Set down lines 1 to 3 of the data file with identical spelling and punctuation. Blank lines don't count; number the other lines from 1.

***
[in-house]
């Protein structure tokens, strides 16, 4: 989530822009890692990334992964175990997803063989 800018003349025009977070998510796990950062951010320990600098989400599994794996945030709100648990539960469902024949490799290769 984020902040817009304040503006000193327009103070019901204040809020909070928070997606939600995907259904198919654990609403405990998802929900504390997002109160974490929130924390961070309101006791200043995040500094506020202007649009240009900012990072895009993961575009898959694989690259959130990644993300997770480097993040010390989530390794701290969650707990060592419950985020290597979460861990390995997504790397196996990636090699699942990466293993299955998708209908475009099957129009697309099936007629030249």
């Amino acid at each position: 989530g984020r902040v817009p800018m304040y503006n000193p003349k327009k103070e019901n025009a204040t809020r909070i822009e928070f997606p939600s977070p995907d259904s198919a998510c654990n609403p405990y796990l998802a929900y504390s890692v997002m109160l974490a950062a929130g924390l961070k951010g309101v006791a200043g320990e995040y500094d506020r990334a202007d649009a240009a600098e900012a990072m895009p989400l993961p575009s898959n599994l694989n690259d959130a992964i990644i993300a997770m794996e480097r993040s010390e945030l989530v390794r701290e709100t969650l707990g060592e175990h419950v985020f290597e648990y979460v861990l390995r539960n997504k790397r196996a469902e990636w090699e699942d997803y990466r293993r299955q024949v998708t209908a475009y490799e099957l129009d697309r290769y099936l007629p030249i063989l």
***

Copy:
[in-house]
């Protein structure tokens, strides 16, 4: 989530822009890692990334992964175990997803063989 800018003349025009977070998510796990950062951010320990600098989400599994794996945030709100648990539960469902024949490799290769 984020902040817009304040503006000193327009103070019901204040809020909070928070997606939600995907259904198919654990609403405990998802929900504390997002109160974490929130924390961070309101006791200043995040500094506020202007649009240009900012990072895009993961575009898959694989690259959130990644993300997770480097993040010390989530390794701290969650707990060592419950985020290597979460861990390995997504790397196996990636090699699942990466293993299955998708209908475009099957129009697309099936007629030249």
């Amino acid at each position: 989530g984020r902040v817009p800018m304040y503006n000193p003349k327009k103070e019901n025009a204040t809020r909070i822009e928070f997606p939600s977070p995907d259904s198919a998510c654990n609403p405990y796990l998802a929900y504390s890692v997002m109160l974490a950062a929130g924390l961070k951010g309101v006791a200043g320990e995040y500094d506020r990334a202007d649009a240009a600098e900012a990072m895009p989400l993961p575009s898959n599994l694989n690259d959130a992964i990644i993300a997770m794996e480097r993040s010390e945030l989530v390794r701290e709100t969650l707990g060592e175990h419950v985020f290597e648990y979460v861990l390995r539960n997504k790397r196996a469902e990636w090699e699942d997803y990466r293993r299955q024949v998708t209908a475009y490799e099957l129009d697309r290769y099936l007629p030249i063989l």